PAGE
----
So even though I’ve only just got around to sharing this quilt, I’m linking it up with the Q1 Finish Along Finish Party. Why not pop over and have a peep at some of the other beautiful finishes out there?
Back in the summer, I went into my local quilt shop and saw a sample for a class they were running this autumn. I was fascinated by the different sized blocks and how they all fitted together so neatly.
The class was already full, so I asked to be put on the waiting list. And promptly forgot all about it, figuring that there was next to no chance of getting onto the course this time around, and that I’d have to wait for it to be re-run in the spring.
Then last Wednesday afternoon I had a call to say they had a last-minute drop-out, and was I interested in filling the spot. First session – Friday, 2 days away. Wow! Well, yes, I certainly was interested, and after a little diary re-jigging I was happily able to make it. Cue frantic stash raiding on Thursday to try and find the necessary fabrics – a selection of 10-15 different fabrics from the same colour family, but with a range of different values. Ok.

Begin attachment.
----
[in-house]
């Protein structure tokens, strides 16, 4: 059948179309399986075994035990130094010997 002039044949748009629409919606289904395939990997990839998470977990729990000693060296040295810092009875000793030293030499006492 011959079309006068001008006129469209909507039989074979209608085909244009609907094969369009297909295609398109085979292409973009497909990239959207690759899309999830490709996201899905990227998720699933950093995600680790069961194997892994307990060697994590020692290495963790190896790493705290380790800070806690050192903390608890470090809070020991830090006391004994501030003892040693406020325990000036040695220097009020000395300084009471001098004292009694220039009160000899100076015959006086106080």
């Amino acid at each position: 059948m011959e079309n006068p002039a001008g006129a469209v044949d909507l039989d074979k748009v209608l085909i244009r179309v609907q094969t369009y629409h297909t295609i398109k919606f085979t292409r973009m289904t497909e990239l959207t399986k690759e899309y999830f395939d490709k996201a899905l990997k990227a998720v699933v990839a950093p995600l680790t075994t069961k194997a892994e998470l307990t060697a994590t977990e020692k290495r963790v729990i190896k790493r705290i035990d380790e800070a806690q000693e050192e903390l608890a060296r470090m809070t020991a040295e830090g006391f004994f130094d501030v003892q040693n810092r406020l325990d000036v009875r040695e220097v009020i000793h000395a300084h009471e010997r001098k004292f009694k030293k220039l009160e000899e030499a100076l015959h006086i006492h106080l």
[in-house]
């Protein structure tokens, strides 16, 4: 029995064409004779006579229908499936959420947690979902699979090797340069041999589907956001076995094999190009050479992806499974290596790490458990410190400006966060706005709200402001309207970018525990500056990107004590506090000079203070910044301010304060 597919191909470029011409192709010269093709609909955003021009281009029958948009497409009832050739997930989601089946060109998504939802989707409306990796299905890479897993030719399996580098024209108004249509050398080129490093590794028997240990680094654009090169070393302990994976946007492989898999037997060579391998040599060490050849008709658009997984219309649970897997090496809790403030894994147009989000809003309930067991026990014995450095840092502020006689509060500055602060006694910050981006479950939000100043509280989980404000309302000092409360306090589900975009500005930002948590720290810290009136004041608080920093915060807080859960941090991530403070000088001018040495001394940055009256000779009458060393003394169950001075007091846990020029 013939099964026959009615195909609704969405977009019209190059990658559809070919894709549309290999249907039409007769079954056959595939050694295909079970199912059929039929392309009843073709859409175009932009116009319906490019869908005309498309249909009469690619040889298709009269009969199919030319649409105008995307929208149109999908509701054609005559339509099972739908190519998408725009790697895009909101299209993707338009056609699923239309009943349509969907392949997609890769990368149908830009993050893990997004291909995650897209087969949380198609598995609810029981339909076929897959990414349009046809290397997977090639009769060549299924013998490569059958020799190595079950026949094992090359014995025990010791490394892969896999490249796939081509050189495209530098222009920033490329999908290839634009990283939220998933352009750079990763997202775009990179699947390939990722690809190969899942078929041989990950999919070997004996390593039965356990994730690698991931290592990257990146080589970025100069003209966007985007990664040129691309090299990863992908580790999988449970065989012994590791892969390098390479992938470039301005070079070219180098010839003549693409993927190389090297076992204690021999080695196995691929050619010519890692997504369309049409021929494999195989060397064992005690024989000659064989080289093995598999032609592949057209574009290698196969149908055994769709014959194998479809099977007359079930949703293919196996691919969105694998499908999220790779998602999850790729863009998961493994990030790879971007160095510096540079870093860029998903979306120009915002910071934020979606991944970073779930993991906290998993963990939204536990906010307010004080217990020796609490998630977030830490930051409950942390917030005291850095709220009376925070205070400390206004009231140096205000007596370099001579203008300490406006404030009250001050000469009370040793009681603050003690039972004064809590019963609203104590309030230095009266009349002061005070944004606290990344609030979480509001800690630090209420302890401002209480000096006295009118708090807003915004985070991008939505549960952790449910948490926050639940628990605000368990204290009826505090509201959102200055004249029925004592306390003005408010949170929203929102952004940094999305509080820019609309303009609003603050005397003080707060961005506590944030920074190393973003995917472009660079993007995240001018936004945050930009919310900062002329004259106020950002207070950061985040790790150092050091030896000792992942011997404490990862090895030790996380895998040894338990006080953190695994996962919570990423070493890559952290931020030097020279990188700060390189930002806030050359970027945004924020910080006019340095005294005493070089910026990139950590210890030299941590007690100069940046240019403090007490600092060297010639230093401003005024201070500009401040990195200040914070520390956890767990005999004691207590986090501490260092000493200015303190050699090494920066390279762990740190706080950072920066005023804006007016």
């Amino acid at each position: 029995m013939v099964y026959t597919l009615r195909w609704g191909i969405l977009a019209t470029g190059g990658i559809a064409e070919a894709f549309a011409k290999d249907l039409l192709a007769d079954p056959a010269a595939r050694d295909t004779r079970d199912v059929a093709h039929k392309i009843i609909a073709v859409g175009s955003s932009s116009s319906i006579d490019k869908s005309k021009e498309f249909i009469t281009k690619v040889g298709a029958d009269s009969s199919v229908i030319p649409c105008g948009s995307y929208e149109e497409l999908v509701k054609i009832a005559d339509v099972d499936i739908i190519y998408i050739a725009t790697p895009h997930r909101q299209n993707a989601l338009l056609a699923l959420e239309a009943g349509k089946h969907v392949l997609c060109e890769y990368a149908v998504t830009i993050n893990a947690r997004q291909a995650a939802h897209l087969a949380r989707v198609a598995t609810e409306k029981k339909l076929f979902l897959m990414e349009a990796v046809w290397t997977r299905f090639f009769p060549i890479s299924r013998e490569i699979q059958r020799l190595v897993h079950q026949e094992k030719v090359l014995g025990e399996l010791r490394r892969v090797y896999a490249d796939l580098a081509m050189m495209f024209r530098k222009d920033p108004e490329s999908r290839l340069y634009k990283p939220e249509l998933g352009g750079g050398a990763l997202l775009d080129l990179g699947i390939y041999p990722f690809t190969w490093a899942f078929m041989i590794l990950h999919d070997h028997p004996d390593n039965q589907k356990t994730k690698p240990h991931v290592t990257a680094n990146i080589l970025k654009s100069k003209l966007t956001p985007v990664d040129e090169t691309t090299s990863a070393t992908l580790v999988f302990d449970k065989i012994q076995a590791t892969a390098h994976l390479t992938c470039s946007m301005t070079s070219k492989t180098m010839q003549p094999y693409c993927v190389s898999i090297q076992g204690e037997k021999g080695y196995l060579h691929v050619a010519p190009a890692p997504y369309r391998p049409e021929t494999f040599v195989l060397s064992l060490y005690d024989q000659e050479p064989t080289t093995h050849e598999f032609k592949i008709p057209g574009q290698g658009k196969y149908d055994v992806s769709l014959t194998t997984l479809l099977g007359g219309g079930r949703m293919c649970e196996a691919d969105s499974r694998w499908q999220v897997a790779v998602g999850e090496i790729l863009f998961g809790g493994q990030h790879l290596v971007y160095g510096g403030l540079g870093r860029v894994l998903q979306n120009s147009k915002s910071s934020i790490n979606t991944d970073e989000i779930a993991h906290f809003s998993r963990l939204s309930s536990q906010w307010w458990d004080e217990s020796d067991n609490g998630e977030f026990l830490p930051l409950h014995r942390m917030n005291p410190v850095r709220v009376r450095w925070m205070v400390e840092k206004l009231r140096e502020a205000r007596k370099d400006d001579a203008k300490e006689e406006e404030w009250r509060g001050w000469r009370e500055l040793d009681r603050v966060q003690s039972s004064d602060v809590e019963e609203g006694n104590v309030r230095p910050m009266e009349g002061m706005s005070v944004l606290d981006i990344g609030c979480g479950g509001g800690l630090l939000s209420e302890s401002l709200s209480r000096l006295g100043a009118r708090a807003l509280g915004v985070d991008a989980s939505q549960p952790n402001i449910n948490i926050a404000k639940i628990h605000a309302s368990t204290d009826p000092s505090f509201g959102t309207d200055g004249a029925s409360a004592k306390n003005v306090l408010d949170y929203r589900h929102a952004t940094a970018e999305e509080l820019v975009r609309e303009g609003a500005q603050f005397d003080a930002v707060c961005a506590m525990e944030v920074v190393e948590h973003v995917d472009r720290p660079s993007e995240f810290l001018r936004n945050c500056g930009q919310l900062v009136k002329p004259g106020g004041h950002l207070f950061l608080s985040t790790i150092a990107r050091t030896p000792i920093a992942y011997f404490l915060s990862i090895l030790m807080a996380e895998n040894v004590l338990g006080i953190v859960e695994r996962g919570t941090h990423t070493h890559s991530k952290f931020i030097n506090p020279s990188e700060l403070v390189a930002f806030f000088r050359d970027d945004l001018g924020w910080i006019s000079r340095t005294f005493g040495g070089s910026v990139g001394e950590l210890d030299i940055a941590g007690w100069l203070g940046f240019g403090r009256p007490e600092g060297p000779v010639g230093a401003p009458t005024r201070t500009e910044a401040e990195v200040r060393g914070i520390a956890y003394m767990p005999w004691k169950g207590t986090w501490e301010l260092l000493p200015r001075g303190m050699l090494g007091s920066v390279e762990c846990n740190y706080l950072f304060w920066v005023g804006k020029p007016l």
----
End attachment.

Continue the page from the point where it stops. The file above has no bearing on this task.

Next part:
Eschewing my favourite pinks and purples for a change, I decided to work with the blue/green spectrum – from pale aqua, through turquoise and teal to dark blue. I never thought I had much in the way of this colour family – until I went looking through my stash and scrap bin. Hmmm. It seems I have plenty (and this is just the scraps and fat quarters….)
The couse itself was excellent.The teacher, the lovely Judy, is a quilty friend of mine, and once she’d explained the principle behind constructing the quilt top, I got stuck right in. A new departure for me, this course uses centimentres rather than inches – now, while I can spot a scant 1/4″ seam at 10 paces, and can estimate the remaining yardage on a bolt with a reasonable degree of accuracy, I have no idea when it comes to metric measurements. Although, upon reflection, this could easily be made using inches, I bought myself a 31.5 cm square ruler (12 1/2″), and got measuring, cutting and sewing. And here are the blocks I’ve made so far, although I’ll need a fair few more to make a decent lap sized quilt
The next class is at the start of November, so I’m going to be kept busy over the next few weeks constructing these pretty blocks. Their extreme squareness appeals to my quilter’s OCD, and the fabrics I’ve chosen remind me of the ocean. This is one of the few things I miss about England, living here in land-locked Switzerland. The lakes are undeniably beautiful, but we Brits are an island race, and I really do miss the smell, taste and sound of the sea…
Linking on up to Lee at Freshly Pieced for WIP Wednesday.